Woman Falls Off Mobility Scooter, Struck and Killed by 18-Wheeler in Auburn, WA
Auburn, WA -- On January 9, 2019, a woman riding a mobility scooter fell off and was struck and killed by a UPS truck near a business in Auburn.
According to Auburn police, the incident occurred around 11:00 a.m. at the intersection of 30th Street NW and B Street NW. The woman was reportedly headed south on the sidewalk of 30th Street as the UPS truck started to pull out of a business's driveway in the same area. As the truck turned, the woman braked suddenly on her scooter and fell off. She fell into the path of the truck, the rear wheels of which ran the woman over.
Rescue personnel attempted to revive the woman, but she was pronounced dead at the scene.
Police continue to investigate the incident, but a spokesperson indicated their belief that the truck driver did not see the woman and will not face charges.
Map of the Area
After reading the news releases about this incident where a police spokesperson is quoted saying the driver "didn't do anything wrong," I feel compelled to point out that the police are only considering "wrong" as it applies to criminal offenses. Police are charged with investigating and arresting criminals, but the totality of "wrong" behavior extends beyond the limits of criminal law.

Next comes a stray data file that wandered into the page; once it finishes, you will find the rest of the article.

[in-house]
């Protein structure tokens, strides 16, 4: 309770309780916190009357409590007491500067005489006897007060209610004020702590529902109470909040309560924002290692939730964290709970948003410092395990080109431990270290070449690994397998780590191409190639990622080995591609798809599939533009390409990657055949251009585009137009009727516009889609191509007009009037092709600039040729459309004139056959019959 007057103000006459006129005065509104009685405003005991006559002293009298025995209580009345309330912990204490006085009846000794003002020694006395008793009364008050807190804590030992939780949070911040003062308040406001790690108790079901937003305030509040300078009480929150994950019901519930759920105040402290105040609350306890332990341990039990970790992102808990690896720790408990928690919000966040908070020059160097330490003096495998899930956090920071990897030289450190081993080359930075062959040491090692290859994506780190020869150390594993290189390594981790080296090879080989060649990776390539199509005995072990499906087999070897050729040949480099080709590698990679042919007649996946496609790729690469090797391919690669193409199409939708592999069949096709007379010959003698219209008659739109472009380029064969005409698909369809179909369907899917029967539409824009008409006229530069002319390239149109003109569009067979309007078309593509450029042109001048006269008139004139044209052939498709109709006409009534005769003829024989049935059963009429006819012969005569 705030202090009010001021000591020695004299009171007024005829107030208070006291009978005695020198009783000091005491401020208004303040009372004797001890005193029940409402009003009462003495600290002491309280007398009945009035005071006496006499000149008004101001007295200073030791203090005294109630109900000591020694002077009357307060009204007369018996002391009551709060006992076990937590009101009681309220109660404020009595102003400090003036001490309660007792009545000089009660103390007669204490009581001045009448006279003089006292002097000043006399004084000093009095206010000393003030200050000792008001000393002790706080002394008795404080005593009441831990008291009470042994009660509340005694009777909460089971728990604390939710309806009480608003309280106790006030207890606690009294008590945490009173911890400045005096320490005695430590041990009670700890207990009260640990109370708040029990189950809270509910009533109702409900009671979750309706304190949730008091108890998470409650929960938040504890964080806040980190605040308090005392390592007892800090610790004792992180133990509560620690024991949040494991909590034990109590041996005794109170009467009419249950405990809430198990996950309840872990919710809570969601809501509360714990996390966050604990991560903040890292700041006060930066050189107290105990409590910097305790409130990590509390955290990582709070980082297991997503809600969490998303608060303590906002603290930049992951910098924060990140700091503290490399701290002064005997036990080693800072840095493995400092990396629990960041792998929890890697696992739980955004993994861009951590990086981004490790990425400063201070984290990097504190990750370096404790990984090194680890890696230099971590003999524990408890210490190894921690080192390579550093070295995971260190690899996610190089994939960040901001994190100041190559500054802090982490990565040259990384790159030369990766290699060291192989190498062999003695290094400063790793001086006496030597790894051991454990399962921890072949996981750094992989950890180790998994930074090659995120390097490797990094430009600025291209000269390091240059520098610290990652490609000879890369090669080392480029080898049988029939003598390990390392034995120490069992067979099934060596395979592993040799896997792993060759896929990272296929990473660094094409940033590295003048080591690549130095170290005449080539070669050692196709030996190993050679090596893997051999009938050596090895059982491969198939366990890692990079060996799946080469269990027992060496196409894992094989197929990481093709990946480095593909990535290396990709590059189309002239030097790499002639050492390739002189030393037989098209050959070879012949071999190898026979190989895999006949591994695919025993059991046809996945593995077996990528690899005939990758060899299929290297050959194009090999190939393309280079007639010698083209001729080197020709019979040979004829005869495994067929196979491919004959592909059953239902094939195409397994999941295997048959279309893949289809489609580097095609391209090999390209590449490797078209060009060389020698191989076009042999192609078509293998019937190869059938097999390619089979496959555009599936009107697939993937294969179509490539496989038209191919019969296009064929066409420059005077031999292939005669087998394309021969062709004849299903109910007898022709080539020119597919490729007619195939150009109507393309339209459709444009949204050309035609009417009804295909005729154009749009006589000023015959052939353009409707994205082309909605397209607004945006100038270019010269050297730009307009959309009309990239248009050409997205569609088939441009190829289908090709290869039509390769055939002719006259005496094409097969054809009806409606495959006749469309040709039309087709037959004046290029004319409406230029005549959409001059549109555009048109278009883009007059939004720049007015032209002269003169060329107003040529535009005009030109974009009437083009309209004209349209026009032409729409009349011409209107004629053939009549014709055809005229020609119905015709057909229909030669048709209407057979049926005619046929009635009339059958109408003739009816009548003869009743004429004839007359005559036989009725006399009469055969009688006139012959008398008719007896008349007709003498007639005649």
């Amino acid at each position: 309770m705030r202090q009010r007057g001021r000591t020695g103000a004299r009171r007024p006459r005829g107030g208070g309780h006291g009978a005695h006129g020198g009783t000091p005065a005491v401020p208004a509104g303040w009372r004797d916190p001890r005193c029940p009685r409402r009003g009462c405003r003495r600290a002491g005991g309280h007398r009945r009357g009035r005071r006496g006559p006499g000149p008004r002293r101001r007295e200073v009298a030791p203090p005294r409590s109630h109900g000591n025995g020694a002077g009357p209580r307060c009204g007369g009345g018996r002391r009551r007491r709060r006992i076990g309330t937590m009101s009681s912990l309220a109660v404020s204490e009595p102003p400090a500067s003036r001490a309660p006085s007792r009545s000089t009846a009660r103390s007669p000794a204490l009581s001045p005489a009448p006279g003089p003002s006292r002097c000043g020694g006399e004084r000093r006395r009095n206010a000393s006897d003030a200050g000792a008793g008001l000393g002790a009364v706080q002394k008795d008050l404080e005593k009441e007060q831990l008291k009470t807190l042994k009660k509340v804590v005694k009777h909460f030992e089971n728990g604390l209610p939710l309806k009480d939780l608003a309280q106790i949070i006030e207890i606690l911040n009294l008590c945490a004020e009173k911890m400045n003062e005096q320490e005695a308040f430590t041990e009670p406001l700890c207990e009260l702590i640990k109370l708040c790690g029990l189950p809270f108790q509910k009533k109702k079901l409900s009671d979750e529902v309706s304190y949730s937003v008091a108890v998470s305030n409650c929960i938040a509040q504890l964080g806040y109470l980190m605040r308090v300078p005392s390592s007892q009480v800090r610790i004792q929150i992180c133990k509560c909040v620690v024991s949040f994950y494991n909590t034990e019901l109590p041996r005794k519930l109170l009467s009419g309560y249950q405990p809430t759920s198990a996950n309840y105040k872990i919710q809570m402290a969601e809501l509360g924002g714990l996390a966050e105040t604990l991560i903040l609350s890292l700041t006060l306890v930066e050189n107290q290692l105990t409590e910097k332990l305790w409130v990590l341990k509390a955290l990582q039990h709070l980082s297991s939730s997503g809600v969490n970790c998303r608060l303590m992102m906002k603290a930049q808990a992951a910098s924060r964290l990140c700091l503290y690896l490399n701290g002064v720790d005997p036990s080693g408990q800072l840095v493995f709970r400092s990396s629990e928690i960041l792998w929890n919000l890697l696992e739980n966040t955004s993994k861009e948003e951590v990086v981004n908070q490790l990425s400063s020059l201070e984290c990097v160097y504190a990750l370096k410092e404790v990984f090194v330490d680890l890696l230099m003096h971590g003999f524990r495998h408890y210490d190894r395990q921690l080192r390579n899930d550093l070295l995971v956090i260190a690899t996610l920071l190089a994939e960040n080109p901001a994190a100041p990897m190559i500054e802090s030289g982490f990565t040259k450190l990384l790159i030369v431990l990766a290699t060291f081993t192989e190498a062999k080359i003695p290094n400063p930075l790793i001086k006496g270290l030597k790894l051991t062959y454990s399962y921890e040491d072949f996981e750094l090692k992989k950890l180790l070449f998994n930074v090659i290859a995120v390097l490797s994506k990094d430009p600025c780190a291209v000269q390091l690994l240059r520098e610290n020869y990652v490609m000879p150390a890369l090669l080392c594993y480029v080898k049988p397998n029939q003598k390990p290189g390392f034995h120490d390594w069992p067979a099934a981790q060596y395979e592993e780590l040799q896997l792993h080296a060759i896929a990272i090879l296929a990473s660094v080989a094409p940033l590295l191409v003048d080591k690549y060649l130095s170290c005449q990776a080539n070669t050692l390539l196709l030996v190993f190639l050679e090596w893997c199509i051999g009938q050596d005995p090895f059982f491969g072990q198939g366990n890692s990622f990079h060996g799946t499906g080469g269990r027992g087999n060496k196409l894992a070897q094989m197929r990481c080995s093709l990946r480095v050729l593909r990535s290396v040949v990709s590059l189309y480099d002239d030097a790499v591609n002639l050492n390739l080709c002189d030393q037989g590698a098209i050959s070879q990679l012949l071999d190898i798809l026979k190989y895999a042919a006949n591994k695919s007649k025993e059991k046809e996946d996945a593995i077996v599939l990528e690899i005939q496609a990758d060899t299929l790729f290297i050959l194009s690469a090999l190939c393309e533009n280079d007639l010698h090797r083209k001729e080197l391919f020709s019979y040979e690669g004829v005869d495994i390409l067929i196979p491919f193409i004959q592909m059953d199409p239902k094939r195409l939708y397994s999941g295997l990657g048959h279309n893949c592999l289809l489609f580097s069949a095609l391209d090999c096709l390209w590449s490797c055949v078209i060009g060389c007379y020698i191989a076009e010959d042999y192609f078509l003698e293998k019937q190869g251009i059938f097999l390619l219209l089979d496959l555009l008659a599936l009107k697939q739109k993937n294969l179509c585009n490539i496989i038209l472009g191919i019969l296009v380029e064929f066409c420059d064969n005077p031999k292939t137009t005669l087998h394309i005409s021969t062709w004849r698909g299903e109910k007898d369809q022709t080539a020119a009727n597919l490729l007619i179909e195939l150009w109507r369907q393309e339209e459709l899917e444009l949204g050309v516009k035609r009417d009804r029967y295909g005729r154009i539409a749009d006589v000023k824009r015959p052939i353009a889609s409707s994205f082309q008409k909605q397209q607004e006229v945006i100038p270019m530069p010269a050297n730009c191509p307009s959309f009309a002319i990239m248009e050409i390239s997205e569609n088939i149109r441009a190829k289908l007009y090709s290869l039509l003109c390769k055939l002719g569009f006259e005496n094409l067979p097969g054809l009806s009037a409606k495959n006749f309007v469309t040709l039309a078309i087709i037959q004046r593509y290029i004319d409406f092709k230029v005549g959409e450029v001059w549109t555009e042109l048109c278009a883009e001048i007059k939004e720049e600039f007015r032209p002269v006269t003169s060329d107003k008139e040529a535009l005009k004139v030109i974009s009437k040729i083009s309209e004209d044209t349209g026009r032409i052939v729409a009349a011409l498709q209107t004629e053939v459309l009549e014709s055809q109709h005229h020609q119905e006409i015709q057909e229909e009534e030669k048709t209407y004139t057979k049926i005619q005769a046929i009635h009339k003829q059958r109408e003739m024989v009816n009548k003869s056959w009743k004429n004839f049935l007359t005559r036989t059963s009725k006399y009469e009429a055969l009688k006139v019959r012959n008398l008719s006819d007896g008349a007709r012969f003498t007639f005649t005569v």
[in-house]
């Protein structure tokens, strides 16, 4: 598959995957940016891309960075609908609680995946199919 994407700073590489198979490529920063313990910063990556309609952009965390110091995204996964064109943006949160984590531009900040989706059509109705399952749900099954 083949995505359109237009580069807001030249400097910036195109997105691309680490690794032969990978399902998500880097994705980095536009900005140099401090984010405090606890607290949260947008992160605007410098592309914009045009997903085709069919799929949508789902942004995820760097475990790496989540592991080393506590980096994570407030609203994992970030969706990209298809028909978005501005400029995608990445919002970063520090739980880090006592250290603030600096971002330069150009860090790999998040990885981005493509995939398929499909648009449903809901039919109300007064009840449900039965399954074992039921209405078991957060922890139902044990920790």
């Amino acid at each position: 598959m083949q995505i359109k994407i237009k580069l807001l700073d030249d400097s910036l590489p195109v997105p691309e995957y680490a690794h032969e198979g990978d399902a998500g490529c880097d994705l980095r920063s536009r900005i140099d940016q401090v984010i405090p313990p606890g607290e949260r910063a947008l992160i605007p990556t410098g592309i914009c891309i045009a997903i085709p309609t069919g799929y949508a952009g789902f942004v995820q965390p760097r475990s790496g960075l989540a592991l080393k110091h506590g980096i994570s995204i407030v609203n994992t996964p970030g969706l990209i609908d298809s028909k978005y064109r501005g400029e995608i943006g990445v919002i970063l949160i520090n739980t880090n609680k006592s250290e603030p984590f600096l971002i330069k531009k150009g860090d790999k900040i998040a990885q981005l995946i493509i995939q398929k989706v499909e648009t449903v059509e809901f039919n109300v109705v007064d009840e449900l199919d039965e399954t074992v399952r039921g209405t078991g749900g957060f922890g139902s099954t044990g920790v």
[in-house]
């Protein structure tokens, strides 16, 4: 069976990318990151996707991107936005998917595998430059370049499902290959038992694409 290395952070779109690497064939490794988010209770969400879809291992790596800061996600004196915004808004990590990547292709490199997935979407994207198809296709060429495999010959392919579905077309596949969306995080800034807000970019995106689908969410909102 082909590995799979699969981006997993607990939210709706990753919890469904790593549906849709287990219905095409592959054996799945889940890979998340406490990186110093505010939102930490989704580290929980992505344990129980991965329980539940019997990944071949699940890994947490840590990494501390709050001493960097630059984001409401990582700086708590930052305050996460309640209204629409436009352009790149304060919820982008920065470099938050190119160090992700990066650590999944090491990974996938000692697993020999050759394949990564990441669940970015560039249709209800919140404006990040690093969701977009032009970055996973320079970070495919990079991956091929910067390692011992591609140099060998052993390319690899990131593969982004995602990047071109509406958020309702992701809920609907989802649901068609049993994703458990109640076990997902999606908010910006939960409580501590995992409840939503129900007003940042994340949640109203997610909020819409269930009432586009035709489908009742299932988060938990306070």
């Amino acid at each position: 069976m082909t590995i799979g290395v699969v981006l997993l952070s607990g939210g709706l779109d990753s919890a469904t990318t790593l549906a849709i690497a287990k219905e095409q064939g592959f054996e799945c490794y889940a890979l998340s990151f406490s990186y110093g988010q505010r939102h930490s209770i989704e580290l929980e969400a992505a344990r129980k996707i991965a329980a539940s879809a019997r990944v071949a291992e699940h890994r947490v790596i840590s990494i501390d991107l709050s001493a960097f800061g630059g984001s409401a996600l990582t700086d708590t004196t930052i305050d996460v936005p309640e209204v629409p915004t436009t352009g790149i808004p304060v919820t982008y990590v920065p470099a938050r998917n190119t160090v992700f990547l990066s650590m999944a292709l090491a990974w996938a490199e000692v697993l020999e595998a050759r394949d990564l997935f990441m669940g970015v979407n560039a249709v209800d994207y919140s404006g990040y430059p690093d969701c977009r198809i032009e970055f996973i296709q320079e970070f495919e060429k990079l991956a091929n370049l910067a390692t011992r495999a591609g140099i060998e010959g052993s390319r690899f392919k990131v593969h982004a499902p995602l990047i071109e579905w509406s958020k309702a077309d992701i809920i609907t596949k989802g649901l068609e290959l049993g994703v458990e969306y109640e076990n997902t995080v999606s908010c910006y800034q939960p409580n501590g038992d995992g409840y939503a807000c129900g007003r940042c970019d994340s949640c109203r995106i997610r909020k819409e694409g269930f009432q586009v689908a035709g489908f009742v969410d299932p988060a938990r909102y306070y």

Looking at the facts reported by the news, I agree that criminal activity doesn't seem to have taken place. However, three decades of looking into truck accident cases has taught me that there are plenty of instances where a truck driver may not have broken a law, but still acted pretty carelessly. That’s why I often encourage victims to have an outside expert look into a crash--because the police definition for “doing nothing wrong” is often at odds with what most people think of when they hear that phrase.
The law can hold people responsible for carelessness—just not the branch of the law the police are concerned with. Another term for carelessness is negligence, which is the province of civil law. If we look at "doing something wrong" through the lens of negligence, we start to wonder if "never seeing" the woman on the scooter arose from not paying enough attention. The UPS driver wouldn't be the first person to focus too hard on traffic approaching from down the road at the expense of looking around his immediate area. That's not a criminal act, but it is something of a careless one when driving a vehicle with as much destructive capability as an 18-wheeler has.
Barring some surprising twist, it sounds like the police have already made up their minds about their investigation. It's within their purview to determine if the driver committed a crime, but I would say that "doing nothing criminal" and "doing nothing wrong" are very different concepts.
--Grossman Law Offices